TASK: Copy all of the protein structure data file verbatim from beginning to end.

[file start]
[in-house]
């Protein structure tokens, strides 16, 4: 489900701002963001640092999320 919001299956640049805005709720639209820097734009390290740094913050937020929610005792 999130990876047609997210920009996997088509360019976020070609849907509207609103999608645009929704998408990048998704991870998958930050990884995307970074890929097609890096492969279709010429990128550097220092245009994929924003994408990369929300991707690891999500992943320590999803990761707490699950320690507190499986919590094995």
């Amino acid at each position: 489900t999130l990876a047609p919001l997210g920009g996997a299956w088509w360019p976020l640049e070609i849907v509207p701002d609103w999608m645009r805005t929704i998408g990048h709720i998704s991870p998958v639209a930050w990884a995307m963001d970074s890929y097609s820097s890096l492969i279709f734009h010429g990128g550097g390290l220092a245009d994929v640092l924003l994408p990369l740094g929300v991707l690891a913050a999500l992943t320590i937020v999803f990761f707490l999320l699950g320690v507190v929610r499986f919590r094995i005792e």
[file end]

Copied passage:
[in-house]
């Protein structure tokens, strides 16, 4: 489900701002963001640092999320 919001299956640049805005709720639209820097734009390290740094913050937020929610005792 999130990876047609997210920009996997088509360019976020070609849907509207609103999608645009929704998408990048998704991870998958930050990884995307970074890929097609890096492969279709010429990128550097220092245009994929924003994408990369929300991707690891999500992943320590999803990761707490699950320690507190499986919590094995």
């Amino acid at each position: 489900t999130l990876a047609p919001l997210g920009g996997a299956w088509w360019p976020l640049e070609i849907v509207p701002d609103w999608m645009r805005t929704i998408g990048h709720i998704s991870p998958v639209a930050w990884a995307m963001d970074s890929y097609s820097s890096l492969i279709f734009h010429g990128g550097g390290l220092a245009d994929v640092l924003l994408p990369l740094g929300v991707l690891a913050a999500l992943t320590i937020v999803f990761f707490l999320l699950g320690v507190v929610r499986f919590r094995i005792e």